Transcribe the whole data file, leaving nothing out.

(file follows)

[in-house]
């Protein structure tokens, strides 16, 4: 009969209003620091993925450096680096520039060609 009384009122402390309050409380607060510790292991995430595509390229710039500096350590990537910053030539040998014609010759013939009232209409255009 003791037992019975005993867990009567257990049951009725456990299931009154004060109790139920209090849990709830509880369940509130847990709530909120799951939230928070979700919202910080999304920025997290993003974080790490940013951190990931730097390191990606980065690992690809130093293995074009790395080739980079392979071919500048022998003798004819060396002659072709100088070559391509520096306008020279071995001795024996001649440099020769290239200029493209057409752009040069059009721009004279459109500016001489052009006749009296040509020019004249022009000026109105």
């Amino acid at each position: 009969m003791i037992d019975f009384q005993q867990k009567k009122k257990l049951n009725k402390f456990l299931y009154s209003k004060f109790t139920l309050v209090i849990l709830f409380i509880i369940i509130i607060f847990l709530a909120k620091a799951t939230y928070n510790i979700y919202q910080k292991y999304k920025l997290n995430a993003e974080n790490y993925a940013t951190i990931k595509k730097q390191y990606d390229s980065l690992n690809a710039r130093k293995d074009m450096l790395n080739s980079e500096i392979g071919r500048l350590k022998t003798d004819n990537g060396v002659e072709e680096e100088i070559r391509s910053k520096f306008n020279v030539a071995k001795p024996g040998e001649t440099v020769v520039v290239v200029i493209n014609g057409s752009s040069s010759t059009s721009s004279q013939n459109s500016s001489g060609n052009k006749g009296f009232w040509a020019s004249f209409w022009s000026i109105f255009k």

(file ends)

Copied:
[in-house]
């Protein structure tokens, strides 16, 4: 009969209003620091993925450096680096520039060609 009384009122402390309050409380607060510790292991995430595509390229710039500096350590990537910053030539040998014609010759013939009232209409255009 003791037992019975005993867990009567257990049951009725456990299931009154004060109790139920209090849990709830509880369940509130847990709530909120799951939230928070979700919202910080999304920025997290993003974080790490940013951190990931730097390191990606980065690992690809130093293995074009790395080739980079392979071919500048022998003798004819060396002659072709100088070559391509520096306008020279071995001795024996001649440099020769290239200029493209057409752009040069059009721009004279459109500016001489052009006749009296040509020019004249022009000026109105």
């Amino acid at each position: 009969m003791i037992d019975f009384q005993q867990k009567k009122k257990l049951n009725k402390f456990l299931y009154s209003k004060f109790t139920l309050v209090i849990l709830f409380i509880i369940i509130i607060f847990l709530a909120k620091a799951t939230y928070n510790i979700y919202q910080k292991y999304k920025l997290n995430a993003e974080n790490y993925a940013t951190i990931k595509k730097q390191y990606d390229s980065l690992n690809a710039r130093k293995d074009m450096l790395n080739s980079e500096i392979g071919r500048l350590k022998t003798d004819n990537g060396v002659e072709e680096e100088i070559r391509s910053k520096f306008n020279v030539a071995k001795p024996g040998e001649t440099v020769v520039v290239v200029i493209n014609g057409s752009s040069s010759t059009s721009s004279q013939n459109s500016s001489g060609n052009k006749g009296f009232w040509a020019s004249f209409w022009s000026i109105f255009k």